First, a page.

At the twelfth sounding of the gong, the spell came apart.
The white-liveried coachman became a cat and the five white horses her litter of kittens.
The grand carriage went back to being a pumpkin.
The bejewelled gown gave way to one of Cinderella’s stepsisters’ old cast-off dresses, complete with the grease stains that came from cooking the day’s supper and the grime from scrubbing the floors.
I, Raton, only lately a high-heeled glass slipper, too assumed my natural form.
Within seconds, we scampered away to the safety of the scullery that Cinderella called home. Except the pumpkin, which Cinderella had to carry in her arms.
Pumpkins don’t scamper. Not even in fairy tales.
By the time the old harridan, Cinderella’s stepmother, showed up, the house was as quiet as, what is that phrase? As quiet as a mouse.
Silly phrase if you ask me. I am a mouse, but I was far from feeling quiet.
I had realised that Chuhiya, my love, was nowhere to be seen. How careless of Cinderella to lose her!
We had both been transformed into her glass slippers. Our services had enabled the Fairy Godmother to deck Cinderella out so finely. All she had to do was to return home before midnight. Was that so hard to do?
The outcome of all that Abracadabra had been good for Cinderella. She’d had a chance to waltz the night away with the Prince.
The cat family had had a good time too. What is that they say? A cat may look at a king.
And the pumpkin had come home in one piece.
But what about me? I had lost my love and I hadn’t even told her that I loved her.
Meanwhile, the one who had blighted my happiness snored gently on the scullery floor, no doubt dreaming about strolling with the Prince around some scenic pond, with maybe a lone, beautiful hibiscus flower serenely floating over the still water.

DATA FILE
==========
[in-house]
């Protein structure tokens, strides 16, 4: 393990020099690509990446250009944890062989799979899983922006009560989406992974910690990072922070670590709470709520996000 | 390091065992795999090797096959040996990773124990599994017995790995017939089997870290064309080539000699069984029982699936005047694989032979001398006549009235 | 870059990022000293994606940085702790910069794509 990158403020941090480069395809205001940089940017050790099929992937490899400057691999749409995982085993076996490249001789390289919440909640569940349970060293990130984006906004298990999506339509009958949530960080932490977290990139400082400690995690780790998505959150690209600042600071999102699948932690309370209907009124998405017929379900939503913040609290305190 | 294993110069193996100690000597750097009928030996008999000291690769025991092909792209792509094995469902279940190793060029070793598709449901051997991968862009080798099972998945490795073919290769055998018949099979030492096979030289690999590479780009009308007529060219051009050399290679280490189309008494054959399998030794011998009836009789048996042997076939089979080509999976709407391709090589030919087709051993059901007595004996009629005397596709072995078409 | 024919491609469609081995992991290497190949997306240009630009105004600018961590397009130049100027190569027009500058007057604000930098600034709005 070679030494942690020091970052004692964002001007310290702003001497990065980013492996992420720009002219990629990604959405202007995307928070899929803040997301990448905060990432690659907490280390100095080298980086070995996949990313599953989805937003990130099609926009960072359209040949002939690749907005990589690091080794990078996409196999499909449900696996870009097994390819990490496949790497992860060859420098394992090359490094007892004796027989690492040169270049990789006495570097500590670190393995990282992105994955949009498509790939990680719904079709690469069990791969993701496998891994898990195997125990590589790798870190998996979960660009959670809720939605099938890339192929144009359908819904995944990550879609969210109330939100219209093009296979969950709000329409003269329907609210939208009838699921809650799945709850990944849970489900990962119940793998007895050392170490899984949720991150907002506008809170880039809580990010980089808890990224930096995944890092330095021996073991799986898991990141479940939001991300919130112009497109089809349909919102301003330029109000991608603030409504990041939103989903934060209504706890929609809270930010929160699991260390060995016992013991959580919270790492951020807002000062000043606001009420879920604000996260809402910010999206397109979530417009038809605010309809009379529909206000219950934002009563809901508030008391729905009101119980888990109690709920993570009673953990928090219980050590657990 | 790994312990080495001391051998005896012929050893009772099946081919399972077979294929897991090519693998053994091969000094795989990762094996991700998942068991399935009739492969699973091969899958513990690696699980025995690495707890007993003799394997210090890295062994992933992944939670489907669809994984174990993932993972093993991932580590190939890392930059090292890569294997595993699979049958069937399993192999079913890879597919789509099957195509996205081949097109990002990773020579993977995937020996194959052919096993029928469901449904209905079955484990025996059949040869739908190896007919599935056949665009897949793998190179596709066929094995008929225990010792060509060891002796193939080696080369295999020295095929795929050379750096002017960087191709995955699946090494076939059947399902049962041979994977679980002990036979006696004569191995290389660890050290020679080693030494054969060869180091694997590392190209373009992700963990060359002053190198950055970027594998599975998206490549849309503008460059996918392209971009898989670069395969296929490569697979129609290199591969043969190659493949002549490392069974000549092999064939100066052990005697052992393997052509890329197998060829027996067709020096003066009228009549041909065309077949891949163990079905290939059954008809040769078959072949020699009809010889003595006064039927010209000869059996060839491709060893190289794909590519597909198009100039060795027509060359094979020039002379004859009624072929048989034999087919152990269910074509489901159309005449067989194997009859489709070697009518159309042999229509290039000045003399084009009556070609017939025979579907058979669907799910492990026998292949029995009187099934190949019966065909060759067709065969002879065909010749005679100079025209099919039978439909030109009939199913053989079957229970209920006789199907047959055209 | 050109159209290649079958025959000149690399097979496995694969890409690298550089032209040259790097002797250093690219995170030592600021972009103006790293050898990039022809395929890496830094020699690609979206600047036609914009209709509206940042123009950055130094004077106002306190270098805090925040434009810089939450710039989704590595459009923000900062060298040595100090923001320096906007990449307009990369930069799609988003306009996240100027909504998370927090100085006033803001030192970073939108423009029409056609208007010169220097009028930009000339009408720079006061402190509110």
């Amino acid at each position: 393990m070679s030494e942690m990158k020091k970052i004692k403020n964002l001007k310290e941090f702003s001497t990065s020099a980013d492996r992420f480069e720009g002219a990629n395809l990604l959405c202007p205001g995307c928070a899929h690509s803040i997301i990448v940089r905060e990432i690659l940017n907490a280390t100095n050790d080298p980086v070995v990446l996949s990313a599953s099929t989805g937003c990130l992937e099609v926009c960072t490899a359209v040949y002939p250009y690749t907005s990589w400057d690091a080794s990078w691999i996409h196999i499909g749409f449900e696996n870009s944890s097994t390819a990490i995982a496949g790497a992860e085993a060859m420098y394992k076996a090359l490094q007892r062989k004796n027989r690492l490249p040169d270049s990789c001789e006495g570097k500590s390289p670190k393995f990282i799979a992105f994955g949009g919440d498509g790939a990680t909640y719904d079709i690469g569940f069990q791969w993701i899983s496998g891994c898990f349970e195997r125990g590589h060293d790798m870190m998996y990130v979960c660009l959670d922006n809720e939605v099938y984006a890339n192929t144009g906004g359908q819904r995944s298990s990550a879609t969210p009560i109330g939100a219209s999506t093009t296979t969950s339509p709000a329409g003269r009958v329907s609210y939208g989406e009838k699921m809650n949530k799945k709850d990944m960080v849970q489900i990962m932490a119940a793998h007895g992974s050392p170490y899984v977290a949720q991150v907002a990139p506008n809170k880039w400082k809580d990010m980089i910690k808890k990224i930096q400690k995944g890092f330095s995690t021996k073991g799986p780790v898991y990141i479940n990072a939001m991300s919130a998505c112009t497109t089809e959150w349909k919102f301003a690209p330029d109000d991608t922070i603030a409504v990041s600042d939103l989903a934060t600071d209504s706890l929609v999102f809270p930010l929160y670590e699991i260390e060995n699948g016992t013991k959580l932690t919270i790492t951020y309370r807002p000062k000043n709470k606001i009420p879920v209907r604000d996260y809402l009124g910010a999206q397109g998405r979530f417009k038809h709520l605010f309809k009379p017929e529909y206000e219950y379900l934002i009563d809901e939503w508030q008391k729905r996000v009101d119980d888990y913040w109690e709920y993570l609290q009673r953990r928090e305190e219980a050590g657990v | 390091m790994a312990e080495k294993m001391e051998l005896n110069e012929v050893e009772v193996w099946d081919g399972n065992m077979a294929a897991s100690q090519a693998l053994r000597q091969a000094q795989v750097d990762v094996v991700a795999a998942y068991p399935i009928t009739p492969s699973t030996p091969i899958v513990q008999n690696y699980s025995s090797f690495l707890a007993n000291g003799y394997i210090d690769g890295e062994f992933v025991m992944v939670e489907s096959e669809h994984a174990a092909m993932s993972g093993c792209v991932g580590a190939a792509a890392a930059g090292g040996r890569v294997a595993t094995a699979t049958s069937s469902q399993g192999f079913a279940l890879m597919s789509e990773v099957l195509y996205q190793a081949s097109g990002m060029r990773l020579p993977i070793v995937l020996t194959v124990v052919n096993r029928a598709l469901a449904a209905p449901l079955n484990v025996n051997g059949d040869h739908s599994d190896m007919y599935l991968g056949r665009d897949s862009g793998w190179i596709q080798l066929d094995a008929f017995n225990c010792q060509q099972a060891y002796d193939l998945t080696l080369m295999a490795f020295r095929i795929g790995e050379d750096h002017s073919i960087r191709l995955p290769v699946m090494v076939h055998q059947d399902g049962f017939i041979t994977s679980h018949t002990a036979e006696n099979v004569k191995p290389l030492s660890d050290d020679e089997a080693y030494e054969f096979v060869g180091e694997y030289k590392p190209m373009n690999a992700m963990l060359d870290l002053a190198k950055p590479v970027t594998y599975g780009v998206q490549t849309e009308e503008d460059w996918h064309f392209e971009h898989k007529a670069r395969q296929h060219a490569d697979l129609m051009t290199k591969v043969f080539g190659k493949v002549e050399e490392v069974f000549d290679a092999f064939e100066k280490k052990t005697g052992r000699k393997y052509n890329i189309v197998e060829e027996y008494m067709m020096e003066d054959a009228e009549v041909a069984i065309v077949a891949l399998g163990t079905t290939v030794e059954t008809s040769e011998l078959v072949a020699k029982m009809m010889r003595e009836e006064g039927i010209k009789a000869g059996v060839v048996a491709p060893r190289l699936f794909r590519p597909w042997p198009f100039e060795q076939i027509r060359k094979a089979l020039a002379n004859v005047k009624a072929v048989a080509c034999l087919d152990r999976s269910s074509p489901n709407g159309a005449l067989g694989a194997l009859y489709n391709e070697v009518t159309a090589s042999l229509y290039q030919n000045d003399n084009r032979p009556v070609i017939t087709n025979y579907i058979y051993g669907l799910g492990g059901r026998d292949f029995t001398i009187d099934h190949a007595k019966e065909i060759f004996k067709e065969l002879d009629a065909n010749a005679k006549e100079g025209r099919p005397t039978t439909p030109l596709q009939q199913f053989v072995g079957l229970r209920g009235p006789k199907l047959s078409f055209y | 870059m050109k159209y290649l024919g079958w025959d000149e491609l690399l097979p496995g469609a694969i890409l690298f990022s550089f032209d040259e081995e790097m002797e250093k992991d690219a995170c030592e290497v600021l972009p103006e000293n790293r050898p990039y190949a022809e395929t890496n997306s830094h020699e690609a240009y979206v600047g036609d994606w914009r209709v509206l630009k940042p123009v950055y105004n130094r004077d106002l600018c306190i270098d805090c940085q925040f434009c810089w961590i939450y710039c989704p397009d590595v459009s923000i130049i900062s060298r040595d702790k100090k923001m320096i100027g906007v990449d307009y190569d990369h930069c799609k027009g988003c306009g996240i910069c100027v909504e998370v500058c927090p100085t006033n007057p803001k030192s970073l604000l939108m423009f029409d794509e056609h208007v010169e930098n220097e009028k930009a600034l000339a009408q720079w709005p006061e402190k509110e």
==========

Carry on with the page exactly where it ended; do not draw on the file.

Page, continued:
What a stupid dream! I would have dreamed about Chuhiya and me feasting on the garbage.
But that was not to be. Here I was, writhing in helpless misery, while Chuhiya was trapped in the palace? I was too agitated to think about what state she might be in.
I hoped she was still a glass slipper. The thought of her regaining her true self only to be stamped underfoot or be snared in a trap was horrifying.
It was a long, dark night for me.
* * *
The next morning, I overheard the harridan telling her daughters that the Prince had fallen in love with a glass slipper and was visiting every household in the kingdom in order to find the foot that had worn that slipper. And marry it too (The whole person, not just the foot. This language will be the death of me.).
My heart skipped a beat. I breathed a sigh of relief.
Chuhiya was alive, though trapped in a glass slipper. How would I rescue her? I had no idea. What were the odds that no other foot but Cinderella’s would fit the slipper?
All day the house was abuzz with excitement. Cinderella cooked and washed and cleaned, but there was something different about her.
I recognized the feeling. Like me, she was infected with hope.
At long last, the royal entourage showed up at our doorstep. The harridan’s two daughters tried their hand at wearing the slipper (Or should I say, tried their foot?). But neither had any luck. Desperate, the harridan tried to shove her foot in. But she had no luck either.
I was on the verge of a nervous breakdown by now.
And then the Prince wanted to know if there were others in the household. Only the maid, he was told. At the Prince’s insistence, Cinderella was summoned and ordered to try the slipper.
It was a delicate moment. Our fates hung in the balance.
In a moment, the Prince vowed eternal love to Cinderella. But what of my love?
Was I destined to prowl the trash alone? My Chuhiya entrapped in a glass slipper until the end of time?
Dejected, I shut my eyes.
The grandfather clock began sounding the hour of 12 noon. At the twelfth sounding of the gong, I heard them scream.
A shrill and horrible sound…broken by the mellifluous squeaking of my Chuhiya.
(There are numerous versions of the classic Cinderella story. I wrote this story, my own original variation, for Yeah Write # 143. Incidentally, Raton and Chuhiya are Spanish and Hindi for mouse.)